Masterchef India 3 winner Ripu Daman Handa tells Subha J Rao that his love for food began in childhood as he did seva at a langar in a Gurudwara
As a child, Delhi boy Ripu Daman Handa remembers going to the local Gurdwara every weekend with his parents for seva. He would head to the langar where he would roll out misshapen rotis. He fell in love with the smells and the sounds of the kitchen.
Years later, as a Masterchef India finalist, Ripu had mastered most things, but the round roti was still elusive. While he was shooting in Amritsar, he again worked in the gurdwara, serving people, helping in the kitchen and cleaning the floor. And he finally made the perfect roti. He also went on to win Season 3 of Masterchef India.
Today, he’s busy teaching people cooking and shooting for television shows. He will also get to author a book, as part of the top prize. “I was hopeless in studies and everyone wondered what I would make of my life,” smiles Ripu. He was under-confident and weighed 110 kg in school, as he piled on the kilos with a fat-rich diet.
But soon he hit the gym where he worked out. Besides losing the extra kilos, also became a gym instructor. “The new me is a result of diet and exercise. Which is why, most of my recipes call for very little oil. I’ve not eaten desi ghee in seven years! While cooking, I rarely use desi ghee. I am a big fan of olive oil,” he says.
The young chef, 23, says he is a fan of fusion food. “I’ve always liked to mix and match and not stick to a fixed recipe. For instance, while making something on the lines of chicken Chettinad, I skip the curry leaves, add Punjabi garam masala and substitute the tamarind paste with something else. That’s a whole new delicious dish,” he says.
Life has changed a lot since his win in June this year, in terms of popularity. But, Ripu says that he will always remain the Rajouri Garden boy who happened to make it big. He shares an endearing memory of how he cooked a grand meal for his mother and sister-in-law for Karva Chauth. He was only in class VIII then. “Even today, wherever I am, I am at home for the occasion, cooking for them,” he says. A family man, Ripu says, “I took part in the contest after my brother and sister-in-law encouraged me. I just wanted to prove myself and make my parents proud. The win was an added bonus. Nothing has changed. I still wash my clothes, and when at home, I take over the kitchen.”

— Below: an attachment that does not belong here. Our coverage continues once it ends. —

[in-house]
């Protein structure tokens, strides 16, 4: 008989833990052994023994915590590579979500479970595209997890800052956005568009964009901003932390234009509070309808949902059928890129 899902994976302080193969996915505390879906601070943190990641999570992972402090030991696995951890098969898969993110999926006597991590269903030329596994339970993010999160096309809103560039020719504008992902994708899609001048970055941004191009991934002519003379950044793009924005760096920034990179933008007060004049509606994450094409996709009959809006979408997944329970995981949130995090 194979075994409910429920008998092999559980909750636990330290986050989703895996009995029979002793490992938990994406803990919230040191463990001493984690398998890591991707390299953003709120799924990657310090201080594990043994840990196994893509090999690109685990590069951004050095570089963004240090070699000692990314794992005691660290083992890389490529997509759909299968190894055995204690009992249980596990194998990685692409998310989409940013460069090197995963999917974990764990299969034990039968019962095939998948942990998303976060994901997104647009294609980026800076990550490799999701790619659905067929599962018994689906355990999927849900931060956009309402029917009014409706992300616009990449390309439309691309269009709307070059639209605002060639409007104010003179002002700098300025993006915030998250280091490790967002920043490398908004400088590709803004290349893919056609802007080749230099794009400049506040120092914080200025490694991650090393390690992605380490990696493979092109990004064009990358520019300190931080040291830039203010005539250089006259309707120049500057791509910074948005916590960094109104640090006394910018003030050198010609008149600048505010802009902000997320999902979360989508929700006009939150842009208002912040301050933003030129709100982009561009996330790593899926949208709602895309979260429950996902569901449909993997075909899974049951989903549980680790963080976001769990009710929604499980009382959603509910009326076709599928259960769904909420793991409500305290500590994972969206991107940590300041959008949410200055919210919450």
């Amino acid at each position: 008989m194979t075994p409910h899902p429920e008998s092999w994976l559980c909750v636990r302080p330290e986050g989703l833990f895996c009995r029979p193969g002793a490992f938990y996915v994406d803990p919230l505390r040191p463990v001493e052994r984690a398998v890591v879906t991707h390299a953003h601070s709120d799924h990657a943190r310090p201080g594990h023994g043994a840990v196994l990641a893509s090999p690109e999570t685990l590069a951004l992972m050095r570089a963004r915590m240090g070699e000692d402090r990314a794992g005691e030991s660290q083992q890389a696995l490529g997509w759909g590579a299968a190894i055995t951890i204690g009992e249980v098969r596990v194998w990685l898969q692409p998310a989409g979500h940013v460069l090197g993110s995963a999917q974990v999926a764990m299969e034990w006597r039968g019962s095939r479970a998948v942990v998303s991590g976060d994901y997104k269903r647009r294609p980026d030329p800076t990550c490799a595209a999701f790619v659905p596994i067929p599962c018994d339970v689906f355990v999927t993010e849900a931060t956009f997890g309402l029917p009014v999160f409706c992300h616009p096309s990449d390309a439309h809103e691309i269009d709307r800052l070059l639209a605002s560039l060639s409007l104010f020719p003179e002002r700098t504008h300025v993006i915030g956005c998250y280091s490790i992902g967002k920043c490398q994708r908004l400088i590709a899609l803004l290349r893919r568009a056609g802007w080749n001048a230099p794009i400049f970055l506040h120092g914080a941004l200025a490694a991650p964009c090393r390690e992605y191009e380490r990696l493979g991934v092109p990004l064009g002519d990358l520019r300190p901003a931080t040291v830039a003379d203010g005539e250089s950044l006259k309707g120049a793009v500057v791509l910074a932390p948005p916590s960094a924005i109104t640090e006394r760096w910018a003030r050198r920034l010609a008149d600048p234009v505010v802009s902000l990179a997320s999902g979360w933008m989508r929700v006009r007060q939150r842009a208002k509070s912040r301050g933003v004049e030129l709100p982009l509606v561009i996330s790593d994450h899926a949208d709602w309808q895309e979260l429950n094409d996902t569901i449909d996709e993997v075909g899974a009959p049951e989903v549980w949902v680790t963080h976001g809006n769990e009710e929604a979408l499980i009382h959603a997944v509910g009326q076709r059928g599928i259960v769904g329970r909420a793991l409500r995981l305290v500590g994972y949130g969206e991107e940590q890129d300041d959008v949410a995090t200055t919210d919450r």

PLANNING A PARTY?
At ‘Bale Bale’, the vegetarian party cooking workshop, Ripu had an eager audience eating out of his hands. He taught them a range of starters, drinks, main courses and desserts, each one with a unique twist.
At the event organised at The Residency by Rinky Shah and Kovai Shopping and attended by nearly a 100 women, Ripu started off with dates energy shake, a creamy concoction of dates, sugar, milk and crushed ice. Next up was a clear kokum soup with a hint of jaggery. In the starters, he demonstrated how to make crispy fingers with tamarind sauce and sweet honey chilli crispy lotus stem. For the latter, he deviated from the recipe, adding baby corn and paneer.
“Double cap mushroom shashlik,” he announced. “No mushrooms,” called back some from the audience. “Can I please make just two to show the rest?” he asked before moving on to marinate and cook scooped out mushrooms stuffed with onion and herbs.
Some of the recipes looked complicated, such as the jannat-e-khaas, whose recipe ran into three pages. So, Ripu broke it down into manageable bits, and taught the audience how to serve the exotic dessert.
One thing that stood out was Ripu’s focus on presentation. Even a spring onion was looked over carefully and cut perfectly into sharp shears, so that it looked just right on a decorated plate. He took time between recipes to share tips on plating a meal to ensure it also looked great.